subpage-header-bg 1

Sit-Down with the General Manager of Salem Country Club

No one will be busier, nor have more responsibilities come U.S. Senior Open Week, than Salem Country Club General Manager Greg Cincotta. Greg’s mission that week? To ensure that all operations inside and outside the sprawling 65,000 square foot clubhouse go smoothly to the ultimate benefit of the thousands of guests who will come and go during the Championship’s seven days of activity covering three practice rounds and four championship rounds.

“First and foremost we project we’ll be feeding between 16,000 and 17,000 people that week, including players, their families, USGA officials, corporate and hospitality participants,” says Cincotta, who is in his 11th year in charge at Salem.

“We’ll have between 150 and 200 employees, some one-week hires, involved to take care of our guests and hopefully have them smiling every time they leave our clubhouse.”

Cincotta, 54, who comes from a noted hospitality-career family, led by his mom, Dee Curran, 25-year GM at Nashawtuc Country Club, is confident his suppliers and staff will excel throughout the week.

He has a sense of what it’s like to work at a big-time golf event after serving as sous chef for the first six PGA Senior Tour tournaments held at Nashawtuc Country Club in the mid- and late-1980s. He’ll hopefully apply some of that experience for the 38th U.S. Senior Open at Salem.

“We also want to be able to take care of our members at all times, especially in the weeks leading up to Championship Week and immediately following the final round on July 2,” Cincotta pointed out. “That’s prime time for our members and their children and guests whether they’re golfing, playing tennis, using the pool or enjoying our food and beverage service.”

He is grateful that a core staff that was at Salem for the 2001 U.S. Senior Open continues on staff today, led by head professional Kevin Wood, course superintendent Kip Tyler and Chef Fred Yanosick. “Those folks will make my week a lot easier,” Cincotta pointed out.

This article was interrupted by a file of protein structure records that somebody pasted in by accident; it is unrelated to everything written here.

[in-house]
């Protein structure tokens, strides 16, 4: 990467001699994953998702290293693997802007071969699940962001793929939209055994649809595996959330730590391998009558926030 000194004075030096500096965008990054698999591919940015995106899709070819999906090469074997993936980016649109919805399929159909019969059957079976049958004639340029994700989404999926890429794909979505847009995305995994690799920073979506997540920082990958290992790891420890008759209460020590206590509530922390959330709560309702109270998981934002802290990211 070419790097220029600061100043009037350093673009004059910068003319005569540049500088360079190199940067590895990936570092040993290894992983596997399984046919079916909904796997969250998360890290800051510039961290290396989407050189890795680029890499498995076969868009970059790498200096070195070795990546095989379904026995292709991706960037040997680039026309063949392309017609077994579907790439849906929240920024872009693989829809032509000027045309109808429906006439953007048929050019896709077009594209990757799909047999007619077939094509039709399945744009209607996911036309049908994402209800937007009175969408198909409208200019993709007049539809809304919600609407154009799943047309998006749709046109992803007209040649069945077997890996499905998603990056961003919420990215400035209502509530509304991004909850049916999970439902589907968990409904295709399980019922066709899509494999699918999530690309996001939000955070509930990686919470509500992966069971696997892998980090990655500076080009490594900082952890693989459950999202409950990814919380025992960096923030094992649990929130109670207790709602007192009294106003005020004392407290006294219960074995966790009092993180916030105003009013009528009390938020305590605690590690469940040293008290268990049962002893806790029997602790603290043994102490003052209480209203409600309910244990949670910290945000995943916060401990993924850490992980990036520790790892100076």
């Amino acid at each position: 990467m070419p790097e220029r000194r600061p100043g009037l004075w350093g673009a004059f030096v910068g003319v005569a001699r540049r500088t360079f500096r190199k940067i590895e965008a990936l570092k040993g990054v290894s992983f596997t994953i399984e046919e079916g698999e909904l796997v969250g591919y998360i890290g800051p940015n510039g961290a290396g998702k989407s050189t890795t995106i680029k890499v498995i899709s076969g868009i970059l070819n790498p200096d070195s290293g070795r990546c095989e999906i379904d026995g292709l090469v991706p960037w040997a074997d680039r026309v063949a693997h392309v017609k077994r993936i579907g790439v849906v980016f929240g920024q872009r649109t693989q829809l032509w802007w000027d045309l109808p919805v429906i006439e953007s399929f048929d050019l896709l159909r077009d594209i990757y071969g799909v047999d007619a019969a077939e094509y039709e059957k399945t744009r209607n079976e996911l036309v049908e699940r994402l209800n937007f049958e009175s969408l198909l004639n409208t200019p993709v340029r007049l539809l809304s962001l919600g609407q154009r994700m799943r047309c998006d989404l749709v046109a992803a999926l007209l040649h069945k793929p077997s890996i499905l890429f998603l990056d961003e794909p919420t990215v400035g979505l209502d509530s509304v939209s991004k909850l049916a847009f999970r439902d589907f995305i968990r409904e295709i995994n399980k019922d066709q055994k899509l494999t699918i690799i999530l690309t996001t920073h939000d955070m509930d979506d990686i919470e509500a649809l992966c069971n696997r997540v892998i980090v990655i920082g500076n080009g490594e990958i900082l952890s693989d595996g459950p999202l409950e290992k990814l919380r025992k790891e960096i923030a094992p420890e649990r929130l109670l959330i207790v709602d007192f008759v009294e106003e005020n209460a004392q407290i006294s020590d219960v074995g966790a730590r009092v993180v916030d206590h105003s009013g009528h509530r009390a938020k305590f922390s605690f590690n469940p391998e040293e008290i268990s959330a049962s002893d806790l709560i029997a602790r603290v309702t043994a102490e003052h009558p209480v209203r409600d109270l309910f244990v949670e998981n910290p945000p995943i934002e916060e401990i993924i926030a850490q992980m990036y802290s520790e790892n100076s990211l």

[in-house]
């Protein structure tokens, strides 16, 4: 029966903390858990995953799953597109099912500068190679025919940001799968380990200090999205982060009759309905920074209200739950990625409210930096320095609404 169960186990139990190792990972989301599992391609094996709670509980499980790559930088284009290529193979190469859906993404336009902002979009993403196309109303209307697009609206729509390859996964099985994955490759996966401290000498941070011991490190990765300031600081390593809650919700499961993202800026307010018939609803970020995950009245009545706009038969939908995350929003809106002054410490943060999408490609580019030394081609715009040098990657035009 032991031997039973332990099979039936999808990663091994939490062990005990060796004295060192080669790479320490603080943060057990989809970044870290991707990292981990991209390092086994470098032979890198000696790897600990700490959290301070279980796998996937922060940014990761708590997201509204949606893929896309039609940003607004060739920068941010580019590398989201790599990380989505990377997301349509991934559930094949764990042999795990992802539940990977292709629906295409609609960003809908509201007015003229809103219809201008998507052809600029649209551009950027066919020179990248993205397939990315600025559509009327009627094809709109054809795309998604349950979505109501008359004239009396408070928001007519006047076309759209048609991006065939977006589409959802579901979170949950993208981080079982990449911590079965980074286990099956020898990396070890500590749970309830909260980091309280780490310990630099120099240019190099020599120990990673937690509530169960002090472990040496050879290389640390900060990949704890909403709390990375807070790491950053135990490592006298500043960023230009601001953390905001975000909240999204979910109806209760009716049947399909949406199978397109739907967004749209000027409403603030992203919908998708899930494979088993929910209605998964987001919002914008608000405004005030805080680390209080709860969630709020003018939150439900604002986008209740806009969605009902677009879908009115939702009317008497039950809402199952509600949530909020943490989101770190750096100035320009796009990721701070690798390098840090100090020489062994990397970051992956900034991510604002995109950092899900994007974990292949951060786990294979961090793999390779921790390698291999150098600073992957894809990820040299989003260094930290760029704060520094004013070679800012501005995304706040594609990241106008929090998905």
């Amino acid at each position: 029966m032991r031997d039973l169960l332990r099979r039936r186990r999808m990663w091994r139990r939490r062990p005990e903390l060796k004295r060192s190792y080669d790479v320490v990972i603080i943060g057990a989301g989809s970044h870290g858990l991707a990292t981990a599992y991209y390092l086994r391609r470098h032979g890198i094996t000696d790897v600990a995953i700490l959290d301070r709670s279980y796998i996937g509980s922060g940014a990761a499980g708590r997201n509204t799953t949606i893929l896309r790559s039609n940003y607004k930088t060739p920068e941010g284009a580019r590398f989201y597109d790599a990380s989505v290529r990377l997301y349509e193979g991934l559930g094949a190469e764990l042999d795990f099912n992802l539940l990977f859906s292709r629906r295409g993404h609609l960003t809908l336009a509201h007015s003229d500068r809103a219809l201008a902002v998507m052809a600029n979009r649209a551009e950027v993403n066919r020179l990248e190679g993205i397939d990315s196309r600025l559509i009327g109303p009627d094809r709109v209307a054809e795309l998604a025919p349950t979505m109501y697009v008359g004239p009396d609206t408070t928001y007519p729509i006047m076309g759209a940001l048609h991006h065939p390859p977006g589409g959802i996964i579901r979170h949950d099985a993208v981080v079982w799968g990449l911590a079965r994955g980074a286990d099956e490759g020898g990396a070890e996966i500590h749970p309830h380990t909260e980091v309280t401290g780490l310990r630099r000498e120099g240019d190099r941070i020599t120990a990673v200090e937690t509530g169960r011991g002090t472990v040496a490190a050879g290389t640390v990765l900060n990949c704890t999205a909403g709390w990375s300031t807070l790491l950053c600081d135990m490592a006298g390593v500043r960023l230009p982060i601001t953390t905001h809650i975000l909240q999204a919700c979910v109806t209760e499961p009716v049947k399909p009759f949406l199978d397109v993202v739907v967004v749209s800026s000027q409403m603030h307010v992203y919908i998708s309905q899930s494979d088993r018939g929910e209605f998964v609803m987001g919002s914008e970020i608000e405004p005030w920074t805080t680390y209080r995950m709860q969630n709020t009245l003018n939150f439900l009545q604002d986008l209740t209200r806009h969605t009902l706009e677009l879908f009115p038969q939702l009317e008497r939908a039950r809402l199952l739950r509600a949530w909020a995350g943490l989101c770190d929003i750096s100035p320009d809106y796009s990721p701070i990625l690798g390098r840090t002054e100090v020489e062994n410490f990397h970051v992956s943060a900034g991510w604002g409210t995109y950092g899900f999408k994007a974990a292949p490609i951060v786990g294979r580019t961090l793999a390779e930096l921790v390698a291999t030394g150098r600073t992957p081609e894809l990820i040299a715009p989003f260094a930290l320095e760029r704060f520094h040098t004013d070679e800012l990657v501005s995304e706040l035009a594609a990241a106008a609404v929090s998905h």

Cincotta oversees an expanded clubhouse operation from the facility offered in 2001, featuring upgrades in the men’s locker room, the pro shop, the enlarged patio, greatly increased space for dining and bonus functional space in the lower level. For example, the pro shop and health/fitness center will be used for corporate dining.

Cincotta got a good idea of the scope of his operation from visiting the last three U.S. Senior Opens in Sacramento, California, Edmond, Oklahoma and Columbus, Ohio.

“We’ll have a refrigerated truck and a backup ice bin on hand to ease matters,” he said.

He will have a crack management team working along side him in Bill Crocker, Chris Vatalaro, Sylvia Kiely, Gino Zorzonello, the aforementioned Yanosick and sous chef Scott Hoffman. In addition, many members will be a part of the Volunteer Hospitality Committee to assist the Championship staff.

“It’s all about planning properly and being prepared for any and all contingencies,” Cincotta said. “We are excited about the historic week ahead, but we’re even more excited about getting back to the business of taking great care of our members and their guests starting July 4.”


By: Gary Larrabee, Media Liaison, 2017 U.S. Senior Open